The site of Contrada Mella is located in the region of Calabria in the “toe” of Italy. Nestled in the foothills of the Aspromonte mountain range, Contrada Mella is situated on an alluvial terrace overlooking the Tyrrhenian Sea.
Ancient Mamertion was settled in the 3rd Century B.C. by the Tauriani, an Oscan speaking Italic people. The Tauriani adopted much of the material culture from the Greek cities in the region, such as Kaulonia, Locri, and Rhegion.
Present evidence suggests that Contrada Mella may be the city of Mamertion mentioned by the Julio-Claudian geographer Strabo (6.1.9). This ancient literary source located Mamertion “in the hinterland between the ancient Greek cities of Rhegion and Locri.”
Contrada Mella is the southernmost Italic settlement in the region, as is Strabo’s Mamertion. Local antiquarian tradition since the late Middle Ages also identifies the site of Contrada Mella with that of ancient Mamertion. Moreover, there is archaeological and literary evidence linking the Tauriani and the Mamertini, the Italic mercenaries who seized the Greek city of Messana (modern Messina) in Sicily. The Tauriani and the Mamertini maintained strong cultural and economic ties throughout the 3rd and 2nd centuries B.C.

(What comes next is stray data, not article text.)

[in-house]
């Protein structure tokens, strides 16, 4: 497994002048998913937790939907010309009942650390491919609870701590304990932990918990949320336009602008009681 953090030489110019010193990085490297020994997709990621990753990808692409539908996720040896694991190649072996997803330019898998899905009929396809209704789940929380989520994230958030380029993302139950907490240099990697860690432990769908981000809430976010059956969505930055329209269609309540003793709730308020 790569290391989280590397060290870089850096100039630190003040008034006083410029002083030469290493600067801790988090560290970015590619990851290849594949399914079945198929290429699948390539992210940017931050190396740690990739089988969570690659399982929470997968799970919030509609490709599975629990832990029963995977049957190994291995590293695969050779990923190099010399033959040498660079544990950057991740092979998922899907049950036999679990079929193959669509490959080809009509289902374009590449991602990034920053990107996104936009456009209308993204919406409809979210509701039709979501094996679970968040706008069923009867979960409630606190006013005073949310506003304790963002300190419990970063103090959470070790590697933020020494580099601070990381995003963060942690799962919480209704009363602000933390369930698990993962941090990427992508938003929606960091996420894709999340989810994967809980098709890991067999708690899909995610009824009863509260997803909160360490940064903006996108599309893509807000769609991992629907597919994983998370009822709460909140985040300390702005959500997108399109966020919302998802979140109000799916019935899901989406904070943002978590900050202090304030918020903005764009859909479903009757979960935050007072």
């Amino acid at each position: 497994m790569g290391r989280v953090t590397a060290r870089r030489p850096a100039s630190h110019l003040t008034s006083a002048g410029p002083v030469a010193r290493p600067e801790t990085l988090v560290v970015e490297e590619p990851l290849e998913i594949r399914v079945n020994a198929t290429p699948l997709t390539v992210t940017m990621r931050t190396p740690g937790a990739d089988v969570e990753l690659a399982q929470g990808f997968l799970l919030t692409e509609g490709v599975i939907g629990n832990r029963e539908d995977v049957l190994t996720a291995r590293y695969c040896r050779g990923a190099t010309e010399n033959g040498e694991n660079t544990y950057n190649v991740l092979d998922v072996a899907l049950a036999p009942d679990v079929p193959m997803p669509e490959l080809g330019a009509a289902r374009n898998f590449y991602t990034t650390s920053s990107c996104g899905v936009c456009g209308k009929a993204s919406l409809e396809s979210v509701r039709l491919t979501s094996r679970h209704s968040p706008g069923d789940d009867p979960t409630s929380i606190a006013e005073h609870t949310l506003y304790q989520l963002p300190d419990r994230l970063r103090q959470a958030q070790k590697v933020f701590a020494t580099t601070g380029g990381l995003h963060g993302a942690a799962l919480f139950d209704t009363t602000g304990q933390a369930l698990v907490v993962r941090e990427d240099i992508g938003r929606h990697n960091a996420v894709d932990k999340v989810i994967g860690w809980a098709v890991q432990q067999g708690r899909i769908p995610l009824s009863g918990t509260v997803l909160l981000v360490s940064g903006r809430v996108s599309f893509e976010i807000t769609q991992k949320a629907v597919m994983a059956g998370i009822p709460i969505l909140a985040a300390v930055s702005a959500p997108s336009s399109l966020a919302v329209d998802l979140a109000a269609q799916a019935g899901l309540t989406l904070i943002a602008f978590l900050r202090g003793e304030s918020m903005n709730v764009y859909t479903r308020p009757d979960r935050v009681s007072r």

The town of Contrada Mella had a rectilinear plan with streets intersecting at right angles and separating long and narrow blocks of houses. Located on the westward slope of the alluvial terrace, Contrada Mella was a hilltown built on steps, with split-level houses stacked in tiers, very much like many present-day towns in the interior of Calabria.
The original settlement may have covered an area of 15 to 20 hectares (approx. 37-50 acres) which is about one-fourth to one-third the area of Pompeii. Numerous earthquakes and landslides since late antiquity have substantially altered the topography of the site.